Happy Independence Day 2020!
I’ve thought about my ancestors a lot lately, as this holiday approached, but especially my father. I wish I could discuss what’s going on in the world with him now, and get his perspective and counsel. Where’s Dad when you need him? Even more so because of the worldwide pandemic and so much civil unrest here in the States.
My grandparents immigrated from Lebanon. My Irish mother was nursing at a hospital in England when she met my father. Dad served in the Army Air Corps during World War II and was stationed there. Mom immigrated from Ireland to be married, and became a naturalized citizen three years after her arrival in the States.
My father was born in this country in 1910. He lived 88 years, and throughout his entire life, he considered it a privilege to be an American. He taught us that “Uncle Sam” had been good to us, and that the United States was the true “land of opportunity.”
My father worked long hours on our ranch to take advantage of those opportunities and succeed in life: 7 am – 7 pm, six days a week. For years. My eight brothers worked alongside him. We three girls helped our mother–cleaning, cooking, baking, gardening, and doing mountains of dishes and kettles every single night. Take-out food wasn’t invented yet. Sundays we had off, and on that day we all piled into the station wagon for church. After church, Dad made a huge breakfast for us all, bacon, sausage, eggs, toast—the works. Sometimes we’d take a Sunday drive to Mt. St. Helens, or some other beautiful Pacific Northwest spot. In inclement weather, we stayed home and played pinochle or rummy. I recall many wonderful Sundays.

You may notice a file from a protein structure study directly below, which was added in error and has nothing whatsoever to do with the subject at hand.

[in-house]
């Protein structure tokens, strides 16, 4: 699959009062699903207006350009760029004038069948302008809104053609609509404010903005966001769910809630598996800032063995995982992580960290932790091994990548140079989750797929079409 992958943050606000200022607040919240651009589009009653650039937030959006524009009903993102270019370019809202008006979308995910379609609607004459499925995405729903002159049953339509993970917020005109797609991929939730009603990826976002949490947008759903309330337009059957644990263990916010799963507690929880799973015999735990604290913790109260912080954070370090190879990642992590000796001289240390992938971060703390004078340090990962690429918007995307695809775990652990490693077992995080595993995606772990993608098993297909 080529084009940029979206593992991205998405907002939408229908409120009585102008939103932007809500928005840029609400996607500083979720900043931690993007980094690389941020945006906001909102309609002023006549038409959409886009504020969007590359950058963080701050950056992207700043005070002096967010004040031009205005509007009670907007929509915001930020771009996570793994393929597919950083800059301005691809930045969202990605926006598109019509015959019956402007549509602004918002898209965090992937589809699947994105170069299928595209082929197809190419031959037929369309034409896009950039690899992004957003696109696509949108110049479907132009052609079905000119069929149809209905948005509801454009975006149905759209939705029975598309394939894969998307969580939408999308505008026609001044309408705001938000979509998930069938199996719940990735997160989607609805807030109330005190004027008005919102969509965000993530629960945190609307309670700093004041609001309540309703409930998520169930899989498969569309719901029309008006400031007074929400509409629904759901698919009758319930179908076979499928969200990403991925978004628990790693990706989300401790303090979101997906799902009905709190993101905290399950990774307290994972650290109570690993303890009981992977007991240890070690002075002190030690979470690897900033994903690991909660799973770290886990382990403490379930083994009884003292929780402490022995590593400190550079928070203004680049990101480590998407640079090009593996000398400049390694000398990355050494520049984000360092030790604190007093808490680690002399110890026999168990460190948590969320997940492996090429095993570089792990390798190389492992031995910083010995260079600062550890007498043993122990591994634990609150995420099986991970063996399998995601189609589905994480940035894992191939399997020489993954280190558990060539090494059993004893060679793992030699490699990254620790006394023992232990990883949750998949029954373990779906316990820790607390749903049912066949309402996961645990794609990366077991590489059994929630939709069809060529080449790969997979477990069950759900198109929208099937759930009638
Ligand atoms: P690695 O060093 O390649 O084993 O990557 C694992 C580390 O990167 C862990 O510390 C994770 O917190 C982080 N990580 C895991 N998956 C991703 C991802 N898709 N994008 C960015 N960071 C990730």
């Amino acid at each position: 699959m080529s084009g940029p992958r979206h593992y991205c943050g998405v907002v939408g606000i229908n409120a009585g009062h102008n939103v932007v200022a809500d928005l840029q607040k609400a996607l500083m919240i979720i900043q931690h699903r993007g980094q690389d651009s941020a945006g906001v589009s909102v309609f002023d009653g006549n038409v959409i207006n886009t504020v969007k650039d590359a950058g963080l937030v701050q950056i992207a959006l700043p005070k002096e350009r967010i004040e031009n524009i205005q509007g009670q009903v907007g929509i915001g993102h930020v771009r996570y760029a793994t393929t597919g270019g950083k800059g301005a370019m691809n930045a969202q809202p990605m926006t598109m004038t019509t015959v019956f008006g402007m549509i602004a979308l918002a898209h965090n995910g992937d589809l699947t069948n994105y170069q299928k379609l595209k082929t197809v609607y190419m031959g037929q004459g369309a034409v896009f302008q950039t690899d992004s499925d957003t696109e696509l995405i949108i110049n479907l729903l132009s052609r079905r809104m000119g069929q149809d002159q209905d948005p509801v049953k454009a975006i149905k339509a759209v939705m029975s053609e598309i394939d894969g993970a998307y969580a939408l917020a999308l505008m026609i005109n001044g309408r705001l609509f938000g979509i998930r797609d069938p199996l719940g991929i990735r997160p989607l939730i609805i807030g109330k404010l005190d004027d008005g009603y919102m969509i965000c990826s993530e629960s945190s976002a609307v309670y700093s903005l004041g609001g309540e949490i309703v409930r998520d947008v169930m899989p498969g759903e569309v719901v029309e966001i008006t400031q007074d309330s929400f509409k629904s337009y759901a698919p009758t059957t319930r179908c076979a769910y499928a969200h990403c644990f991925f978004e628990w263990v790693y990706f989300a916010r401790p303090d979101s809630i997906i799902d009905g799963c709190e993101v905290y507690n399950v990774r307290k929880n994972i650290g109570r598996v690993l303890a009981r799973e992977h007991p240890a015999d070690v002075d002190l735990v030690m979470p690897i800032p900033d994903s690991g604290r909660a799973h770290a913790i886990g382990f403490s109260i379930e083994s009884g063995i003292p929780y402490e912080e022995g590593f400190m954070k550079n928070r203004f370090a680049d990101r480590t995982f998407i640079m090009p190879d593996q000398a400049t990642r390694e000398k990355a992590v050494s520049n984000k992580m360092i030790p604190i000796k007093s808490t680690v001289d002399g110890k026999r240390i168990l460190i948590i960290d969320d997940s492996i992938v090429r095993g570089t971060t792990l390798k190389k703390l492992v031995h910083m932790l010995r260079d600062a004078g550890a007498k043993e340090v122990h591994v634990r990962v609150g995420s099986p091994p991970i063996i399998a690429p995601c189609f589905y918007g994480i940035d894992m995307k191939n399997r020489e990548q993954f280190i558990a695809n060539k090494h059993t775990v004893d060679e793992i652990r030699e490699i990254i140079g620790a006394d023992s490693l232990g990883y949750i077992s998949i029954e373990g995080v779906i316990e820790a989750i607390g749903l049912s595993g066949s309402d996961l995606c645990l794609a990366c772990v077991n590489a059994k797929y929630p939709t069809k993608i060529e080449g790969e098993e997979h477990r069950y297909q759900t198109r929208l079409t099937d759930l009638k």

My parents made huge sacrifices in order to college educate all eleven of their children, an education that neither of them enjoyed, and yet, as we all grew up, this became their big goal in life. A dream they, and we, fulfilled. They wanted to broaden our world, and give us more choices than they had in our life vocations.
Somebody asked me recently what they did with all their kids when they went on vacation. I said they didn’t take vacations. They went to an annual New Year’s Eve party at my Uncle George and Aunt Maxine’s house, and went out to dinner alone one night every year: the day they sold their herd of cattle, and deposited their once-a-year paycheck. Those were their two vacation days, and they never felt put upon for not having more. They chose their life, and enjoyed it.
I think my upbringing was similar to many hardworking families across the nation. In my small town, businesses were built from the ground up by resourceful citizens, farms were worked, fishing and logging operations were big employers. I thought our local women could do anything. These phenomenally talented gals were everywhere, hosting smorgasbords, working logging shows, directing plays, acting in melodramas, putting on festivals, and entering their awesome wares in the county fair.
Our community, and communities across the land, all shared a common goal: to be the best they could be. These were places where people helped one another, and volunteering and being civic-minded was a given, a hometown duty. From oldest to youngest, we all participated in the life of our city. These experiences enriched us all.